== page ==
Athlete Ila Mitra missed the 1940 Olympics, but became an indomitable peasant leader
In 1940, when Helsinki was preparing to host the 12th Summer Olympics and Europe was preparing for war, deputy accountant general Nagendranath Sen received news through his colonial administration network that his 15-year-old daughter, Ila, was being considered for the Olympic contingent that would represent British India.
It wasn’t entirely a surprise: from 1937, she had been an almost regular presence on the sports pages of Bengali and English language newspapers in Calcutta for her triumphs on the track. Ila was the eldest of his six children, and Sen was personally invested in his daughter’s sports career. He would escort her for swimming practice to College Square and to her many track competitions around the city, working around his office schedule. He would cut out news stories of his daughter and collect them in a scrapbook, referencing the date and publication with an ink pen.
In 1937 and 1938, the sports club, Jatiya Juba Sangha, awarded her successive junior championship titles for girls in Bengal. In 1938, the Bengali journal Sachitra Bharat featured the 13-year-old Ila in a collage of senior sports achievers that included the British Indian hockey team, a mountaineer setting off for Tibet, and 10-mile walking champions.
In this photo, a moon-faced girl in a shirt and soft, crinkly shorts smiles shyly at the camera as she stands next to the at least 47 trophies she had won until then. Ila Mitra (her married name) would go on to become one of the most prominent peasant movement leaders in the subcontinent: in her later photographs, you see a thin, tired, determined woman with wispy hair. The girl who was one of the best athletes of the Bengal Presidency is gone.
Later, when Ila became a household name in Bengal, several local newspapers and journals described her as the first Bengali woman to get an Olympic call. But no official communication from the government about this remains; the administration may have sensed that the Games would be cancelled in view of World War II, the second edition of the modern Olympics to be so cancelled.
On the trail
I first came across Ila half a decade ago when I began research on my project on women athletes in India. She appeared in a couple of blogs as an athlete and basketball player in the 1940s who chose to live in erstwhile East Bengal (in Pakistan) after Partition. But there was nothing more substantive and I lost the trail. One day this summer, when the devastation of the second wave of COVID-19 ripped through the country, I awoke with her name in mind. As if Ila had tapped me in my sleep and told me it’s 1940 again.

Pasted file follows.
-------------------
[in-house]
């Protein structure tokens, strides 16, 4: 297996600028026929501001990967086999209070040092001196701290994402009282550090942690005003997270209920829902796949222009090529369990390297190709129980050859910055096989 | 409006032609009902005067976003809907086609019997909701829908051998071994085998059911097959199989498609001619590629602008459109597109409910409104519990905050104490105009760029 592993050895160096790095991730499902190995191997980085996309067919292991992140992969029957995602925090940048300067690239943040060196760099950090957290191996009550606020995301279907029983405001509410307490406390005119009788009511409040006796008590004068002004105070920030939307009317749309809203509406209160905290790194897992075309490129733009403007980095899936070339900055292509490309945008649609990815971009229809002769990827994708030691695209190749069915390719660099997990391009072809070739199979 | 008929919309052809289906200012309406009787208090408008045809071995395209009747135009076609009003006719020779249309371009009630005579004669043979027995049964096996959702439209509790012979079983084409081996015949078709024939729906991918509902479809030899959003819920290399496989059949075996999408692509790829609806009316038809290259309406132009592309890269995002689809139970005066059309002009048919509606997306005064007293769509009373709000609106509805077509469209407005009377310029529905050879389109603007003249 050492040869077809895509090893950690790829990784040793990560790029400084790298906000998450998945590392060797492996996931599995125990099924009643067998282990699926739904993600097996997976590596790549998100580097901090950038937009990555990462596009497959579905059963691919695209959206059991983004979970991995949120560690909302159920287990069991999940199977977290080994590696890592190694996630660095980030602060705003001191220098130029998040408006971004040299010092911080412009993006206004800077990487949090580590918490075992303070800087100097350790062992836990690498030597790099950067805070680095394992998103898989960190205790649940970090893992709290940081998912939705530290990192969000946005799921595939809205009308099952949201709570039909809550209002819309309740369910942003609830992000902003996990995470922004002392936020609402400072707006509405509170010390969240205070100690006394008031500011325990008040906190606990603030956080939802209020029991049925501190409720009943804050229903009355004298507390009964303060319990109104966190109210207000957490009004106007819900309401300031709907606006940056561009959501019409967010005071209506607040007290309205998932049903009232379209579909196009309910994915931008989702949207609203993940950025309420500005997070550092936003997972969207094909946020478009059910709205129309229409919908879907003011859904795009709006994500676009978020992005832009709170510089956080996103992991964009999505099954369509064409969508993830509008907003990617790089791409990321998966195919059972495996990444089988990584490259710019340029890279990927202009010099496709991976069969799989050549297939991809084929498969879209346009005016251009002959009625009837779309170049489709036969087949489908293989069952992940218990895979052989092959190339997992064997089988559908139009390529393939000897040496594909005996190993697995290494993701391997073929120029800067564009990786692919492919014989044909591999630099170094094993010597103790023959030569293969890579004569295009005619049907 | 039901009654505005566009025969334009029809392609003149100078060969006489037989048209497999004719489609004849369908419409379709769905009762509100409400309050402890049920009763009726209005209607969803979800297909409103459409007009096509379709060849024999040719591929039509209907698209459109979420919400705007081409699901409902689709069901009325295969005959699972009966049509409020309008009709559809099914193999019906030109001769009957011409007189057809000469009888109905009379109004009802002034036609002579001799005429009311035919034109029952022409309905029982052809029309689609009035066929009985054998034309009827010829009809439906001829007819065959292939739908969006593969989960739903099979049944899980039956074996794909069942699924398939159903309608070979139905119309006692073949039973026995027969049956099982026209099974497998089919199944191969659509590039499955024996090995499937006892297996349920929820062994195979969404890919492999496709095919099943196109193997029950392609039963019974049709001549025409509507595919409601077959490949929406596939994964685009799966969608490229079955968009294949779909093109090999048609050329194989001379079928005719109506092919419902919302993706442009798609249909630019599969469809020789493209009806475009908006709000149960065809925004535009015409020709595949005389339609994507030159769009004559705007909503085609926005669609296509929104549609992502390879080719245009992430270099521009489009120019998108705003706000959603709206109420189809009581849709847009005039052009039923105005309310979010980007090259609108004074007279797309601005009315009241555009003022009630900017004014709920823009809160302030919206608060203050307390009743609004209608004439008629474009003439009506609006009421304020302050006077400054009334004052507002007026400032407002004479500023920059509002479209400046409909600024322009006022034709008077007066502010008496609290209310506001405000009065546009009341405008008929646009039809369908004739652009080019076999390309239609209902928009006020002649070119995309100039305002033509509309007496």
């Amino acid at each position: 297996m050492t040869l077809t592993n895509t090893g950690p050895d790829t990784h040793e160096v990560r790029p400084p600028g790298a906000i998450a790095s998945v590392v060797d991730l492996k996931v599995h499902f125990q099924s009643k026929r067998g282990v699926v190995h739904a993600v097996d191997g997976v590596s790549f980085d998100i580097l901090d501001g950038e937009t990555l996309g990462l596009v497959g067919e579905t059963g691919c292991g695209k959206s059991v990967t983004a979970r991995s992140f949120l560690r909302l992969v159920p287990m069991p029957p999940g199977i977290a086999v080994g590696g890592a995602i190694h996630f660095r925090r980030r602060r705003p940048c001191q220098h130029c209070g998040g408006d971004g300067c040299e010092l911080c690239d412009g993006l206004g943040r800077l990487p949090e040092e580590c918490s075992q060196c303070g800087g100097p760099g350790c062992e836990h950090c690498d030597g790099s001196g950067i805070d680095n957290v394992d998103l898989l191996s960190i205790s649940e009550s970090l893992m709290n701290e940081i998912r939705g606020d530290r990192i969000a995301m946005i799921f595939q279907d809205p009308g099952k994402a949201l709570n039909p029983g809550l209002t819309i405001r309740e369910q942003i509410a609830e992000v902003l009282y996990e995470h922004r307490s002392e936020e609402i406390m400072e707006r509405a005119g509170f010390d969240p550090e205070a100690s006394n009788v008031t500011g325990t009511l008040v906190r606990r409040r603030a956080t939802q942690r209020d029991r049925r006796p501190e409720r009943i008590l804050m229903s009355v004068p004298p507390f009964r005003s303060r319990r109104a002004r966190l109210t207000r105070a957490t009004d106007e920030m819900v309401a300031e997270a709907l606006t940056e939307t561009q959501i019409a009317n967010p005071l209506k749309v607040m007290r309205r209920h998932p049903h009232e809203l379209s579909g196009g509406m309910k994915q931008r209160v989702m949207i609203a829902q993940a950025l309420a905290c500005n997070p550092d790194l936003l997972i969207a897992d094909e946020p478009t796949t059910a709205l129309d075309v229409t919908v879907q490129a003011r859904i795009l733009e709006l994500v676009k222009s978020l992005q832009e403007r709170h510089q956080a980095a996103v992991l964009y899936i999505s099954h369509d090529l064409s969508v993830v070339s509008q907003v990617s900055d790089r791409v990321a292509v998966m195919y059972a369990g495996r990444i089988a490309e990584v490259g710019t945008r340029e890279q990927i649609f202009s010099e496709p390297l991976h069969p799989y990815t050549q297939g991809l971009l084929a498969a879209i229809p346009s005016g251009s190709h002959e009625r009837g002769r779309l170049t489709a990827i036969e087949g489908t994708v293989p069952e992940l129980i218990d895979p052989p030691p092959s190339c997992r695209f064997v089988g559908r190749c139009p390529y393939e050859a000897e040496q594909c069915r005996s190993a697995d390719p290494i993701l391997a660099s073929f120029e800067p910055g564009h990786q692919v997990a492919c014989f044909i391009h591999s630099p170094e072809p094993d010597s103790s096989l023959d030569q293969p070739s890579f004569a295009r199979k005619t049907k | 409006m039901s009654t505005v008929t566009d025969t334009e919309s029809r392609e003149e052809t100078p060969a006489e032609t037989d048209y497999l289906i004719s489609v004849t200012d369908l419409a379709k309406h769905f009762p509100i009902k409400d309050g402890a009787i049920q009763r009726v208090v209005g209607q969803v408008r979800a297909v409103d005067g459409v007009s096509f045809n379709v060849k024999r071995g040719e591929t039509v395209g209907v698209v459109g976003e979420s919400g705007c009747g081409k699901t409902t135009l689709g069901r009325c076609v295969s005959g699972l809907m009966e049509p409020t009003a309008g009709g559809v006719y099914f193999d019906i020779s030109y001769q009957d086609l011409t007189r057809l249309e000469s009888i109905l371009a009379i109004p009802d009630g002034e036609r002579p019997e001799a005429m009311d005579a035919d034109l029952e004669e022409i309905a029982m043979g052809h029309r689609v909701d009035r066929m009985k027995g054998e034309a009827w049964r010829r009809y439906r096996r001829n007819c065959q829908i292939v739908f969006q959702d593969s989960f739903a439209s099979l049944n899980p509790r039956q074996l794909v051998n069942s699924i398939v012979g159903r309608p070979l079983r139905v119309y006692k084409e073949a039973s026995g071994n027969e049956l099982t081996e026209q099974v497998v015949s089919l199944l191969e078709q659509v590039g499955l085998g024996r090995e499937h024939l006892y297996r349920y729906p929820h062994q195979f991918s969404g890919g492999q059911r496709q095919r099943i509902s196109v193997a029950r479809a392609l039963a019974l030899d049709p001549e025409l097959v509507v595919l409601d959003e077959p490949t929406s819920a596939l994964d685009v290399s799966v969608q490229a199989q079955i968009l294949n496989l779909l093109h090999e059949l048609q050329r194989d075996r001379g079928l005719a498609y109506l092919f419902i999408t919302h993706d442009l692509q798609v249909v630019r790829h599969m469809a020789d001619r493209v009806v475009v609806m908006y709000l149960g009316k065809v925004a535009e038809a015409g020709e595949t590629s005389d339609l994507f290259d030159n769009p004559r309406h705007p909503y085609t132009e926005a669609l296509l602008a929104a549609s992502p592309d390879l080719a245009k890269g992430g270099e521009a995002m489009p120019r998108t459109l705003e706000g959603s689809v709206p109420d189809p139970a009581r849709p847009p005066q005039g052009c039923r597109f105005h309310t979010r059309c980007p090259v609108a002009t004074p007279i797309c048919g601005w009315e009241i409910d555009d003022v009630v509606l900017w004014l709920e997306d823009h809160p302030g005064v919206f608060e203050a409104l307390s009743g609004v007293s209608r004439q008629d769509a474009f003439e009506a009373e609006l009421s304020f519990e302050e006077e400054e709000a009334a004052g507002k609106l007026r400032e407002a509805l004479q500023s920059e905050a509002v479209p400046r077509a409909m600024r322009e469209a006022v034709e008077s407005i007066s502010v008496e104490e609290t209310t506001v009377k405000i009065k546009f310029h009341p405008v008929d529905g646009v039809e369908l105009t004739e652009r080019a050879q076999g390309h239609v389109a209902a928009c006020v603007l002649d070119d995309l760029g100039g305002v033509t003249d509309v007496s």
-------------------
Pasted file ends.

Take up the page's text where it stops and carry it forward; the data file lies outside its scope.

This time when I turned to the Internet, I found her trail. It was in Bengali, a language I rediscovered in the lockdown of 2020. Almost magically, I found her family — her son in Kolkata and her grandson in the U.S.— as if Ila had set up a telepathic group.
She was 15 the year the 1940 Olympics was scheduled. At 15, disappointments hurt. There is nothing she left behind to tell us how she felt — no writing, no conversations with her family. “I don’t remember her talking about herself,” says Ritendranath Mitra, her grandson, who grew up with her in their rented apartment in Entally. “She was generally agitated about what the party [Communist Party of India] was doing wrong, about the arrogance of its leaders. In the 90s, when I was growing up, thakma (Bengali for paternal grandmother) was not a prominent name. It was much later [after her death] that I realised her legacy was unique. I wish I had asked her [about her life] when she was alive.”
In an essay he wrote in her memory, he noted: “Thakma would wake me really early, kaak bhorey — as we call that time of dawn when no one is awake except the crows — to go swimming with me at Anderson Club. Till a few days before she passed, this was her routine: she swam and exercised every morning. She believed she had survived the torture she faced because of her fitness.”
The 1940s was a devastating decade for Bengal. Reports of food shortage and rising prices started coming in from the countryside, but the British government was readying for WWII. In the winter of 1942, a vicious cyclone hit the district of Medinipur. The cyclone and the war inflamed a devastating shortage of food, leading to an official death toll of three million people in the man-made famine of 1943-44. The ravage of the Bengal famine shaped the politics and life of Ila, as it did Bengal’s from the 1940s to the present.
In 1942, Ila graduated with a first class in her Intermediate examination from Bethune school, and enrolled for a Bachelor’s degree in Bengali at Bethune College. Bethune was a pioneering women’s institution of the time, managed in its early years by Bengali reformer Ishwar Chandra Bandyopadhyay (Vidyasagar) who advocated the education of girls, widow remarriage, and the end of child marriage. If Ila did unusual things, it was partly because her school encouraged unusual aspirations and confidence.
“…When I got admission in Bethune College, I joined the Girl Students Committee — there we began to discuss Marxism,” Ila told the academic Kavita Panjabi in an interview for her book Unclaimed Harvest. “We did this secretly. Gradually, through my relief work, I became a party member.”
The Mahila Atma Raksha Samiti (MARS) of the Communist Party of India (CPI) was formed in 1942, initially to protect women from being trafficked to soldiers of the Allied Forces. Soon, the idea of atma raksha (self-protection) was extended to hunger, poverty and violence. MARS travelled across Bengal for relief work, standing vigil at night to safeguard women, setting up langakhanas (community kitchens) to feed the starving, and doing advocacy on individual rights and community action. Perhaps for the first time in modern India, women became participants in public relief work.
The Tebhaga demand
In 1944, Ila’s father went to meet a prospective groom, Ramendranath Mitra, the son of a zamindari family in Ramchandrapurhat who had decided never to hold a job because he identified himself as a worker of the CPI.